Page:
As it happens, Prior's indeterministic temporal framework allows for the introduction of a standard deontic operator ○, meaning “It ought to be that.” It is therefore natural to explore the interactions between this deontic operator and the stit operators representing agency; and it may seem reasonable to propose a logical complex of the form ○[α stit: A]—meaning “It ought to be that α sees to it that A”—as an analysis of the idea that seeing to it that A is something α ought to do. The motive for this analysis, of course, is the philosophical thesis mentioned above, according to which the notion of what an agent ought to do can be identified with the notion of what it ought to be that the agent does.

In this book, I set out what seems to be an incontestable objection to this philosophical thesis, at least as it might be developed using a standard deontic logic; and driven by this objection, I propose a new analysis of the notion of what an agent ought to do. The new analysis is based on a loose parallel between action in indeterministic time and choice under uncertainty, as it is studied in decision theory. Very broadly, a particular preference ordering—a kind of dominance ordering—is adapted from the study of choice under uncertainty to the present account of action, and then used to define both the optimal actions that an agent should perform and the propositions whose truth the agent should guarantee.

The overall structure of the book is as follows. Chapter 2 reviews the theory of indeterministic time that forms the general background and provides a self‐contained introduction to the underlying treatment of action, (p.5) focusing on a particularly simple stit operator. Chapter 3 then introduces a standard deontic operator into this framework, allowing for a precise formulation of the idea that what an agent ought to do can be identified with what it ought to be that the agent does; this idea is defended against certain objections found in the literature, and the new objection is set out. Chapter 4 is the heart of the work, introducing a dominance relation among actions and then using this relation to define a deontic operator that captures a new analysis of what agents ought to do. The remaining three chapters extend and develop this core analysis. Chapter 5 generalizes the account so that it applies to conditional as well as absolute oughts, and then explores certain forms of act utilitarianism. Chapter 6 generalizes the account so that it applies to the oughts governing groups of agents as well as individuals, and then explores a form of rule utilitarianism. Finally, Chapter 7 generalizes the account of oughts so that it applies over extended periods of time as well as to single moments, and then explores the debate between actualism and possibilism in the evaluation of actions.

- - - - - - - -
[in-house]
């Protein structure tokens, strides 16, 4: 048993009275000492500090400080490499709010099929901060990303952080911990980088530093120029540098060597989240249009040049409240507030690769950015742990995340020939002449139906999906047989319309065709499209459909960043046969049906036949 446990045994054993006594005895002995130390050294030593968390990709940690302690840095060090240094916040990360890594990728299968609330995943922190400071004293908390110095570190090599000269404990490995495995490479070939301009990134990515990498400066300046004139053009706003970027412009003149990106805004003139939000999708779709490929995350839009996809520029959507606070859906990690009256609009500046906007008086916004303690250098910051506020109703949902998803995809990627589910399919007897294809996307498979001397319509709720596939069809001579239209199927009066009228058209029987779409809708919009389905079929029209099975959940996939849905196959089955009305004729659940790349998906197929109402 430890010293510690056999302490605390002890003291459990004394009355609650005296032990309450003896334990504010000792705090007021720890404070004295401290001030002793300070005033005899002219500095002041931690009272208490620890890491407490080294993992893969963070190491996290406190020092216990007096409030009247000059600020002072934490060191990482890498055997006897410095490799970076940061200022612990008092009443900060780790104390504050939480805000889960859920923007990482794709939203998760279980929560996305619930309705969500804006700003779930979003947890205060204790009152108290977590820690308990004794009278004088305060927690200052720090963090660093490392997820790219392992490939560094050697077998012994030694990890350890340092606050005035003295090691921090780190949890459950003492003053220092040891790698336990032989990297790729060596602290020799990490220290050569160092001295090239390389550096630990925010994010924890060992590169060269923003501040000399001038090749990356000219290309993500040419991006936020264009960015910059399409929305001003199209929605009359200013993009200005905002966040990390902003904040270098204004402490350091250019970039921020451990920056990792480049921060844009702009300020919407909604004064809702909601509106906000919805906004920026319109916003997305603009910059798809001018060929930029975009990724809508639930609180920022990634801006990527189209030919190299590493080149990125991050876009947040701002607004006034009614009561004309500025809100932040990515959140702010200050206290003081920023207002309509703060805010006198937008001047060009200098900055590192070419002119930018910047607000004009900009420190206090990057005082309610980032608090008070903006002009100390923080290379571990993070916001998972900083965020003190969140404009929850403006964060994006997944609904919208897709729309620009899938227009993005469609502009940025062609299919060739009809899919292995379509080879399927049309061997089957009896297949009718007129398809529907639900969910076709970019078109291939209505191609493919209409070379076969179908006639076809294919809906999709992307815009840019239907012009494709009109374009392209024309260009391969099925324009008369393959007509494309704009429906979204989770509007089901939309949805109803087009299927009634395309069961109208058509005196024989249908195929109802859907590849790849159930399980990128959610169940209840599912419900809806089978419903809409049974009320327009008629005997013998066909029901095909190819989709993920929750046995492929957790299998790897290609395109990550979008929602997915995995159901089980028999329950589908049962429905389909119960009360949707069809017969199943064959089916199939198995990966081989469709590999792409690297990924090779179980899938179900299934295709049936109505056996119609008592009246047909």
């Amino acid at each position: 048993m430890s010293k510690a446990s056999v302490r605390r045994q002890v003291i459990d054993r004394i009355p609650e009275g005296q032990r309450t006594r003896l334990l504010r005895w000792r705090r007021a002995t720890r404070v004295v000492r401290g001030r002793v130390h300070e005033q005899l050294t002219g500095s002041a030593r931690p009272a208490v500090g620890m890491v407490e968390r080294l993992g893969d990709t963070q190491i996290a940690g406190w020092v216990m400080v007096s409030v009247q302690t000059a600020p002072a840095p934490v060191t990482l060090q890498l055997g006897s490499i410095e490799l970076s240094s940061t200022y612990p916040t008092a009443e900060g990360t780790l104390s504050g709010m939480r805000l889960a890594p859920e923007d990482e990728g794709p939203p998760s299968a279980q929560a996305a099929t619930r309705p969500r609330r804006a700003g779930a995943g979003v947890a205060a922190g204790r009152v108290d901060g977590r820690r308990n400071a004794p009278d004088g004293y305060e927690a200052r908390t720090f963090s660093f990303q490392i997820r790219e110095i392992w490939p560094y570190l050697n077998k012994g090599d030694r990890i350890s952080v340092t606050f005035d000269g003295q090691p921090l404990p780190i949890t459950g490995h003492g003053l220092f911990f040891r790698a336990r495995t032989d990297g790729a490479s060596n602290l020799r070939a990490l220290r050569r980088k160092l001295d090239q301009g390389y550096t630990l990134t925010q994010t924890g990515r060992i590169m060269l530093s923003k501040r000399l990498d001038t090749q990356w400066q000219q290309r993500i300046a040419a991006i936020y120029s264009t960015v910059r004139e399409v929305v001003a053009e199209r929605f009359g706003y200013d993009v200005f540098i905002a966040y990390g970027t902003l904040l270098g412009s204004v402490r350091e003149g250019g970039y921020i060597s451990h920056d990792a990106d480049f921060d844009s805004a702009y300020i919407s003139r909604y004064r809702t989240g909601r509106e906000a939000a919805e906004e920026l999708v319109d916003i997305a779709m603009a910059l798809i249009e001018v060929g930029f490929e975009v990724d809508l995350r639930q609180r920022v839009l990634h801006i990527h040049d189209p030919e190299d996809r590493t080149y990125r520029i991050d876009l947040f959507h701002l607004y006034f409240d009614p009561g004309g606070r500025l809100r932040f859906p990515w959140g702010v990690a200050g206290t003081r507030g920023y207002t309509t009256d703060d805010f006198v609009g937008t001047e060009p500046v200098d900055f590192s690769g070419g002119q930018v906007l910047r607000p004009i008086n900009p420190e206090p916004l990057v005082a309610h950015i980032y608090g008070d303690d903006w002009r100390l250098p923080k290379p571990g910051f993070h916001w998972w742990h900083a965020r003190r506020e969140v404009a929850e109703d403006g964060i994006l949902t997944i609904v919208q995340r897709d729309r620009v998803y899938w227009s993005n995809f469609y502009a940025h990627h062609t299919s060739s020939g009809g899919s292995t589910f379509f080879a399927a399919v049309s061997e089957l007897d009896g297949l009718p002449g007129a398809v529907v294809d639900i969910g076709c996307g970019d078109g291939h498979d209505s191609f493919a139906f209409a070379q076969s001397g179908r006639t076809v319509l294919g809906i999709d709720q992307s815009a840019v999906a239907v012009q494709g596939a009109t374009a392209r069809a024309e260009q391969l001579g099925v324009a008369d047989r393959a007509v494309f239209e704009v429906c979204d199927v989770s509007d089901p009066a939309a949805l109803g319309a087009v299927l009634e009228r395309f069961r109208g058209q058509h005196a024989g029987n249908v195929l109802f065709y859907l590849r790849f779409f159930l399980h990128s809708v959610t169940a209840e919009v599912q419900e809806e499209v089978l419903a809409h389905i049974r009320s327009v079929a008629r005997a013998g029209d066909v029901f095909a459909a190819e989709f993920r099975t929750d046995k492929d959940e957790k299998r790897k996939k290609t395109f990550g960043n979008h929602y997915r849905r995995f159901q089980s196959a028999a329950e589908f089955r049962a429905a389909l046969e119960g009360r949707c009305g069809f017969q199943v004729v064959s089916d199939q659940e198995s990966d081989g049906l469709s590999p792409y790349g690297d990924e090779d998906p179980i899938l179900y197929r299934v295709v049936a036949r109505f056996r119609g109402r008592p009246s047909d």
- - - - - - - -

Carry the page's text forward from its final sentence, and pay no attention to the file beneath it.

For the sake of clarity, I have stated definitions and results precisely, but no real mathematical sophistication is involved; any reader with an understanding of elementary modal logic should be able to follow the entire discussion. To preserve readability, all formal proofs are collected into the Appendix.

Although this work is primarily concerned with deontic logic, the emphasis is conceptual rather than technical. I have attempted throughout to relate the various formal options considered to issues from the philosophical literature, showing how the framework developed here allows for a number of positions from recent moral theory to be set out clearly and discussed from a uniform point of view. In doing so, I am aware that I have followed a rather narrow path through some difficult terrain, leaving much of the surrounding territory unexplored. That is not always the right way to work, but in this case I thought it best simply to push ahead.